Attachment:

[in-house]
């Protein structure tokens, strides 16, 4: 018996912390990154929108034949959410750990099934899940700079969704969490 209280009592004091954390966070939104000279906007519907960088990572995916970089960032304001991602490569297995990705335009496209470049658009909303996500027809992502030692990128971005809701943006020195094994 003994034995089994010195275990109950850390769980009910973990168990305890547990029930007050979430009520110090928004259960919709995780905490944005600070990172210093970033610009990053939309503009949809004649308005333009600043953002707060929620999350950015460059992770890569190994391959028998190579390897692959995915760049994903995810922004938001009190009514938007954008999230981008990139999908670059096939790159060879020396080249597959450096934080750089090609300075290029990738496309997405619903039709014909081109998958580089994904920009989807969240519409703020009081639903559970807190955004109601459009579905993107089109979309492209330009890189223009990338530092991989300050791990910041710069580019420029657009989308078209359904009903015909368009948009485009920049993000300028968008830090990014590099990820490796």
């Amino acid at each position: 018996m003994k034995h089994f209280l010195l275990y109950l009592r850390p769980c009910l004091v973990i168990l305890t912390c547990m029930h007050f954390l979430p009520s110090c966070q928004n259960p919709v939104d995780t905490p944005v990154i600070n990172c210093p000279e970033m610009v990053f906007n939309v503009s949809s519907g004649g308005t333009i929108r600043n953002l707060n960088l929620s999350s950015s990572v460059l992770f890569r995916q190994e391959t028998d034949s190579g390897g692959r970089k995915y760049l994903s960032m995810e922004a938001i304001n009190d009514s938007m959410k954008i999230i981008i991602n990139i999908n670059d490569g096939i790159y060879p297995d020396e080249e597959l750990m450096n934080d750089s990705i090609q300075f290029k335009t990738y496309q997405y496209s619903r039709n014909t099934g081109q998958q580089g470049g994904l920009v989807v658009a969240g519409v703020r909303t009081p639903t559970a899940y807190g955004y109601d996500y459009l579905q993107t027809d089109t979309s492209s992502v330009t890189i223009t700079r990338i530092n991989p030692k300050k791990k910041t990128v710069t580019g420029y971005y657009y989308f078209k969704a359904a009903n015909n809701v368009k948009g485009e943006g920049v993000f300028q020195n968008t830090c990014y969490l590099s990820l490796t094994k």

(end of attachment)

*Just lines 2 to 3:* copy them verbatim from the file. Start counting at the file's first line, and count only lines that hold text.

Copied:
């Protein structure tokens, strides 16, 4: 018996912390990154929108034949959410750990099934899940700079969704969490 209280009592004091954390966070939104000279906007519907960088990572995916970089960032304001991602490569297995990705335009496209470049658009909303996500027809992502030692990128971005809701943006020195094994 003994034995089994010195275990109950850390769980009910973990168990305890547990029930007050979430009520110090928004259960919709995780905490944005600070990172210093970033610009990053939309503009949809004649308005333009600043953002707060929620999350950015460059992770890569190994391959028998190579390897692959995915760049994903995810922004938001009190009514938007954008999230981008990139999908670059096939790159060879020396080249597959450096934080750089090609300075290029990738496309997405619903039709014909081109998958580089994904920009989807969240519409703020009081639903559970807190955004109601459009579905993107089109979309492209330009890189223009990338530092991989300050791990910041710069580019420029657009989308078209359904009903015909368009948009485009920049993000300028968008830090990014590099990820490796």
């Amino acid at each position: 018996m003994k034995h089994f209280l010195l275990y109950l009592r850390p769980c009910l004091v973990i168990l305890t912390c547990m029930h007050f954390l979430p009520s110090c966070q928004n259960p919709v939104d995780t905490p944005v990154i600070n990172c210093p000279e970033m610009v990053f906007n939309v503009s949809s519907g004649g308005t333009i929108r600043n953002l707060n960088l929620s999350s950015s990572v460059l992770f890569r995916q190994e391959t028998d034949s190579g390897g692959r970089k995915y760049l994903s960032m995810e922004a938001i304001n009190d009514s938007m959410k954008i999230i981008i991602n990139i999908n670059d490569g096939i790159y060879p297995d020396e080249e597959l750990m450096n934080d750089s990705i090609q300075f290029k335009t990738y496309q997405y496209s619903r039709n014909t099934g081109q998958q580089g470049g994904l920009v989807v658009a969240g519409v703020r909303t009081p639903t559970a899940y807190g955004y109601d996500y459009l579905q993107t027809d089109t979309s492209s992502v330009t890189i223009t700079r990338i530092n991989p030692k300050k791990k910041t990128v710069t580019g420029y971005y657009y989308f078209k969704a359904a009903n015909n809701v368009k948009g485009e943006g920049v993000f300028q020195n968008t830090c990014y969490l590099s990820l490796t094994k």